Virology is an important field within microbiology and is concerned with the study of viruses and viral diseases. The impact of viruses on the population is enormous, as they can cause severe endemic or even pandemic diseases, such as the Spanish flu (H1N1 influenza virus), Aids (Human immunodeficiency virus HIV), dengue fever (dengue virus DENV), or most recently Covid-19 (Coronavirus SARS-CoV-2).
Studying viruses, their interaction with host cells, and the immune response to the virus helps to develop vaccines and treatments against viral pathogens. Therefore, virology is often strongly connected to immunology.
In clinical routine a multitude of laboratory methods are available to confirm virus infections. With the advent of molecular techniques and increased sensitivity of serological assays, virology has changed rapidly with a wide variety of samples used for virologic testing.
Many viruses can be grown in cell culture in the lab. To do this, the virologist mixes the virus sample with suitable host cells, a process called adsorption or inoculation, after which the cells become infected and produce more copies of the virus. Although some viruses require a certain type of cells for replication, there are cells that support growth of a large variety of viruses such as the African monkey kidney cell line (Vero cells), human lung fibroblasts (MRC-5), and human epidermoid carcinoma cells (HEp-2).
One sign of knowing whether the cells are successfully replicating the virus is to search for changes in cell morphology or for increased cell death (apoptosis) using an inverted microscope for cell culture applications. These induced morphological changes are referred to as cytopathic effect (CPE). Light microscopy is also a valuable tool to quickly and efficiently observe histopathological changes such as typical aggregates of virus inside cells in so-called cytoplasmic inclusion bodies. One prominent example are the Negri bodies that are larger pathognomonic cellular inclusions typically observed with an hematoxylin and eosin stain (HE stain) in various nerve cells to detect rabies infections with the lyssavirus.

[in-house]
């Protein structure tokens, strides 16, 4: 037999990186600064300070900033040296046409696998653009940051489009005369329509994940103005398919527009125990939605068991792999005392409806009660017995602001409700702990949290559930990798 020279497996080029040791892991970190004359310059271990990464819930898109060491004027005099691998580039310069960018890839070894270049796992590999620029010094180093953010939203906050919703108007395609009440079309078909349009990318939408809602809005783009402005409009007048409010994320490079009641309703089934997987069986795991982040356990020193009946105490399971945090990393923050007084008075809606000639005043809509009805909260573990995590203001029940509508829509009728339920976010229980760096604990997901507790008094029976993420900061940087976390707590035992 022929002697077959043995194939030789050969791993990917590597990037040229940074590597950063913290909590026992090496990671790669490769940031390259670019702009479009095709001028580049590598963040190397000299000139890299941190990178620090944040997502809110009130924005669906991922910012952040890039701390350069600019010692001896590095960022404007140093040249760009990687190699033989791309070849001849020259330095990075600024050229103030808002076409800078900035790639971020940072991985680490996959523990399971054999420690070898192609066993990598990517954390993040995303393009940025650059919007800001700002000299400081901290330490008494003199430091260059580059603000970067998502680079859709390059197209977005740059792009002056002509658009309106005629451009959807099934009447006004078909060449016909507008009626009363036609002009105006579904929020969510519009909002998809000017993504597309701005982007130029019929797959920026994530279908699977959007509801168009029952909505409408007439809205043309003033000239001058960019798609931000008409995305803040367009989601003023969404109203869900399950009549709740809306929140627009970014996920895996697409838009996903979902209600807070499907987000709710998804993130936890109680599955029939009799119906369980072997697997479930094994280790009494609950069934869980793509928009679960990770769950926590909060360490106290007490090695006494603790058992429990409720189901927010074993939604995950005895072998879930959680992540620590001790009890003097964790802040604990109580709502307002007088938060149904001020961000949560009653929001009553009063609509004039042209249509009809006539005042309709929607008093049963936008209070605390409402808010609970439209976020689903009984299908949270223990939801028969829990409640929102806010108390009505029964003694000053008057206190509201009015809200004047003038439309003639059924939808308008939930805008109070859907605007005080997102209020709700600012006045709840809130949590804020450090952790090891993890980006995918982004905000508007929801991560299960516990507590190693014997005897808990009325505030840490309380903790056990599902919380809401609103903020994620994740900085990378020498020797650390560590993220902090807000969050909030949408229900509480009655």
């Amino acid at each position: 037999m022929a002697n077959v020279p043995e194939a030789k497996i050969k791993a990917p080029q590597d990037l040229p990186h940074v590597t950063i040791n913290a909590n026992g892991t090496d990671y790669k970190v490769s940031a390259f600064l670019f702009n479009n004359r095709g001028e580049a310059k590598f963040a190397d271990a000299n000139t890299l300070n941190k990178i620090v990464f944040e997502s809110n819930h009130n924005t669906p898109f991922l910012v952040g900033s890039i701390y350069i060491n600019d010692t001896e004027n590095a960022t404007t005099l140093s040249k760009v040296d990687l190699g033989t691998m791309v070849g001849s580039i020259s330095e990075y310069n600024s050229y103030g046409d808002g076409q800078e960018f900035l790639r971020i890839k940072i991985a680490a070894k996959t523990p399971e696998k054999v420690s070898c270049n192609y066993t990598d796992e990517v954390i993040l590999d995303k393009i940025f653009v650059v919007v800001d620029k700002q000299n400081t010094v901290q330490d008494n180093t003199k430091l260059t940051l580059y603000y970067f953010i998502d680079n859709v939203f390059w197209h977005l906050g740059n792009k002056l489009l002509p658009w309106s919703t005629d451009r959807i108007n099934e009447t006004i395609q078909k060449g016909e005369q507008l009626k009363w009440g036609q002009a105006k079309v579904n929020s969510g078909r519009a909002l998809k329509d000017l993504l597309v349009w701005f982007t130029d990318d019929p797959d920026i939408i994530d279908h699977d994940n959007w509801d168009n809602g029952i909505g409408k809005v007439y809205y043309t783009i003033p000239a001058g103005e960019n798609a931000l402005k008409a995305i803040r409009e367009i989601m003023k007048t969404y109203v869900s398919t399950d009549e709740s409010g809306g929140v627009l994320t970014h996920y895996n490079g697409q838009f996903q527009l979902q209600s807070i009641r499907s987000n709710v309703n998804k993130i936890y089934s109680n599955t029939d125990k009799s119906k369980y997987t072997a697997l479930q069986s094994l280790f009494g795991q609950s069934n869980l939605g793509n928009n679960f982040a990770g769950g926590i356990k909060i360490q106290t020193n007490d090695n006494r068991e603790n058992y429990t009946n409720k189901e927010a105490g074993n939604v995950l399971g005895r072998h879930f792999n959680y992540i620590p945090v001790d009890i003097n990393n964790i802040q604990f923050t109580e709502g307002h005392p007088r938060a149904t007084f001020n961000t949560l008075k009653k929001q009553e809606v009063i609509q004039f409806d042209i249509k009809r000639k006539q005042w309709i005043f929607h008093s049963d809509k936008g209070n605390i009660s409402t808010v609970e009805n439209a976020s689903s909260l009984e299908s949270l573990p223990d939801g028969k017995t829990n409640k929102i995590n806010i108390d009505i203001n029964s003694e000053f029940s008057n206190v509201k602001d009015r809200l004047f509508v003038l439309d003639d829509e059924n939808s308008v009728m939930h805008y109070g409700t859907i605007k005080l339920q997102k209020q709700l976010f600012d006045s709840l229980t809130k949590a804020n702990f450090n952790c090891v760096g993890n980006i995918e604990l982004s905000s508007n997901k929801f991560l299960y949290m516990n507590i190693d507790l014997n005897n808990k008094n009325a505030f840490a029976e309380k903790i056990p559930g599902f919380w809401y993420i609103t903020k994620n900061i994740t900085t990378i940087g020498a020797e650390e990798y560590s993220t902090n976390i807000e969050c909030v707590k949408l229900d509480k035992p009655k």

Fluorescence microscopy becomes increasingly important in virology. Immunofluorescence is one method of diagnosing and quantifying certain viral infections. The advancement of fluorescence labeling methods and microscopic instrumentation opens further possibilities to perform more refined studies on host-virus interactions, virus spreading, and virus replication, e.g. through co-localization measurements between cellular compartments and virus. Increased sensitivity, better resolution, and higher automation of those microscope systems provide the basis for screening applications that allow researchers to get a wealth of information on virus infected cells, e.g. upon drug treatment.
Electron microscopy is often used to examine the ultrastructure and to identify certain viruses. In particular, the correlation between light and electron microscopy (CLEM) can provide unique insights into the interactions between virus and host.
For observation and maintenance purposes in cell culture, inverted light microscopes with a small footprint, LED fluorescence option, good ergonomics and high-quality optics for reliable digital documentation are essential tools. Immunofluorescence opens up the rapid detection of viral agents with direct (DFA) or indirect fluorescence antibody (IFA) tests, including antibody test kits against herpes simplex (HSV), Influenza A, other respiratory viruses and enteroviruses.
Automated boxed microscopes with integrated calibration, environmental control and fluorescence options are ideal for lab environments with high throughput demands, enabling fully automated 2D and 3D screening of cell cultures and tissues. Confocal microscopes give the virologist the option to investigate the details of cellular invasion in greater detail and prepare the respective sample for further investigation with immune electron microscopy.
Recent developments in scanning electron microscopy (SEM) have shown to meet the resolution and image quality requirements for virus studies. The large field of view imaging mode in combination with correlative light microscopy and automated workflows saves valuable time in finding relevant viral spots and provides fast results, even in 3D.